March 28, 2009
-- The last decade or two has seen the rise of simulated realities and games. The education industry is no exception to this trend. Gaining more and more respect as a new and powerful medium to educate, sims (simulations)
have become a standard way of training workers in various industries. Within education, researchers and teachers have been attempting to utilize games to better engage students and increase learning. In the end, not all games are created equal and some are far more effective at entertaining and educating.
It is no secret to parents or to teachers that games have engrossed this generation of youngsters, and it is this very fact that makes educational games such a potentially potent tool. If you’ve ever watched a youngster play the popular math game, Math Blaster—a platform based PC game in which you must complete mathematical tasks –you know exactly what I mean. Students can spend hours running around the levels trying to advance by doing math!
So what qualities make an educational game good? What is it that Math Blaster does so well? What separates it from some of the less effective games out there? Before we answer the question, let’s look at some common experiences that game players have. All of us who have played video games know that some parts of a game can be much more enjoyable than others. (Personally, I get really sick of running around Zelda’s world in some of Nintendo’s Legend of Zelda series!) Well, in an educational game it is important that the education is directly embedded in the ‘fun’ and is not the boring part of the game. Because it is the fun parts that will be more memorable to the player. For instance, consider a fictitious game called “Zombie Math Shooter.” In this poorly designed game, imagine that you run around shooting Zombies—something most kids would probably enjoy doing and consider fun. Also imagine that, in between zombies, a math question pops up, and you have to answer it to gain points. Well, as you could probably tell—this imaginary game does not do a very good job embedding the education into the entertainment of the game! In the end, the efficacy of game comes down to the ability to engage students with the intended educational goal. (1) In other words, is the ‘fun’ of the game based on learning?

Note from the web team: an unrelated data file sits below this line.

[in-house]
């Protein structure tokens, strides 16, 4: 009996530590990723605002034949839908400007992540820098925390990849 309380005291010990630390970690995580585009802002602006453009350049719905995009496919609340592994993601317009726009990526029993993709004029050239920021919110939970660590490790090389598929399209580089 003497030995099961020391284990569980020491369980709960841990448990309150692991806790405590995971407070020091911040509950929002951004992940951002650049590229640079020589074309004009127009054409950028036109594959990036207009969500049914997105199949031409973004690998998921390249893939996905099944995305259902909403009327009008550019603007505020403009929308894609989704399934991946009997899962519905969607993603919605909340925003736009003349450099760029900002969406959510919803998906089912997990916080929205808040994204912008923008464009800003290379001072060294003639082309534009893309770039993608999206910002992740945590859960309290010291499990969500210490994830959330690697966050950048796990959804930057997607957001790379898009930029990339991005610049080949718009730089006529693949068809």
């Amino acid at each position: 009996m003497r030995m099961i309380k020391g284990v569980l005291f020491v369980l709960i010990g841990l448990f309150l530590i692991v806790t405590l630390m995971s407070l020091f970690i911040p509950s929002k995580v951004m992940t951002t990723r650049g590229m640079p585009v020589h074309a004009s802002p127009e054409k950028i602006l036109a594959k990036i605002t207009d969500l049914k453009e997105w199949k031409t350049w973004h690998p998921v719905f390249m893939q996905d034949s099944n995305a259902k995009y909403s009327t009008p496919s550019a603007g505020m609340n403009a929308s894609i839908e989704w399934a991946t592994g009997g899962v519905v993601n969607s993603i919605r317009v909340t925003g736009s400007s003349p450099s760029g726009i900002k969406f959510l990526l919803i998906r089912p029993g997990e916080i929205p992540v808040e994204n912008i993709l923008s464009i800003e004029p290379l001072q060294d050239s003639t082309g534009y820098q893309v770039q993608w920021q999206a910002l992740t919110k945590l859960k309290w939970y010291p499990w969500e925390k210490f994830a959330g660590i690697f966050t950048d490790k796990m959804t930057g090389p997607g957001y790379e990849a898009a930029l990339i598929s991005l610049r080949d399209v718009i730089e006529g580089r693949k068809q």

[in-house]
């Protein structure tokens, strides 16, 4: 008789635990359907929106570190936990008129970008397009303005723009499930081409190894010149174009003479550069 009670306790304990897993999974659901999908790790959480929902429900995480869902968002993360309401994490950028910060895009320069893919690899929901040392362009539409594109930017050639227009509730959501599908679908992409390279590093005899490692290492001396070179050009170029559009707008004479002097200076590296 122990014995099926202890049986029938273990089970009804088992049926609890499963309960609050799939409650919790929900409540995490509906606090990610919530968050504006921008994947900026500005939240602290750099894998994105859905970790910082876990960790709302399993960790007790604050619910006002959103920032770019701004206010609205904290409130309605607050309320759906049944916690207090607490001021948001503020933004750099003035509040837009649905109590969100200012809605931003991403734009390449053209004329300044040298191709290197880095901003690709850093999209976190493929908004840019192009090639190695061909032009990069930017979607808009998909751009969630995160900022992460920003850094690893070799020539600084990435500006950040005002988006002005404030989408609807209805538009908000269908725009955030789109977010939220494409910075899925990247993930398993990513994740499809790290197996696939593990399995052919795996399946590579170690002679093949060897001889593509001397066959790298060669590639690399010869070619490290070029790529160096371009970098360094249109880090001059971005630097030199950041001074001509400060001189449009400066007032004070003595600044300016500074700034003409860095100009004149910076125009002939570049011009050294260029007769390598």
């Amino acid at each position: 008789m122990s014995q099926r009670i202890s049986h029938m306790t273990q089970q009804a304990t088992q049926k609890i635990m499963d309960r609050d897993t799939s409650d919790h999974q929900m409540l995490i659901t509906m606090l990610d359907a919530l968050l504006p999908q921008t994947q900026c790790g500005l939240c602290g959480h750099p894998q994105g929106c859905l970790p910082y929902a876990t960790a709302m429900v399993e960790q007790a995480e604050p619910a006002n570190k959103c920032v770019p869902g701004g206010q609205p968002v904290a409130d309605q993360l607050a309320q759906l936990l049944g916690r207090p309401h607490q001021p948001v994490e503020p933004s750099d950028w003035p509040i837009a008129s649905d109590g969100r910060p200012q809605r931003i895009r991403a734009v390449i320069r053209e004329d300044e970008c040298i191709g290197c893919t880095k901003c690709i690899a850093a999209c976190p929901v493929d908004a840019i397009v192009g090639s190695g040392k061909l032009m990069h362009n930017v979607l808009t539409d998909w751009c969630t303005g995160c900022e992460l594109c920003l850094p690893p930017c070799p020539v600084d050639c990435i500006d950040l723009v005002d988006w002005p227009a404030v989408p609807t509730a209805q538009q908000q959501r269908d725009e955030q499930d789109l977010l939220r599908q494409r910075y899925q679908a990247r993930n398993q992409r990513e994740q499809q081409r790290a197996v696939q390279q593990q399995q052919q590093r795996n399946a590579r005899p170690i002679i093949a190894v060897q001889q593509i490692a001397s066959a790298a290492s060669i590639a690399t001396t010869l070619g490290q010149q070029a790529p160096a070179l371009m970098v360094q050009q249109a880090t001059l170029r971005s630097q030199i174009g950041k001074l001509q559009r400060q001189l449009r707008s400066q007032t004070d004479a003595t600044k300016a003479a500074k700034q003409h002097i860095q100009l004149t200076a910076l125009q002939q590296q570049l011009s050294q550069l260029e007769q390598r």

There are a few different sources of quality math games. Some are neither entertaining nor educational;
some just educational, but let’s look at an example or two of the successful ones. Although Math Blaster is a good one, this game is not available online so you have to purchase it and play it off your PC. Of the various sites on the internet, http://themathgames.com
is the only one that seems to have the same high quality melding of education and entertainment as Math Blaster. The games at this site are mainly geared towards middle and high school students who are trying to understand the order of operations or the meaning of a fraction,; in the end what distinguishes this site from others on the internet is the way that the educational goals and the entertainment are indistinguishable.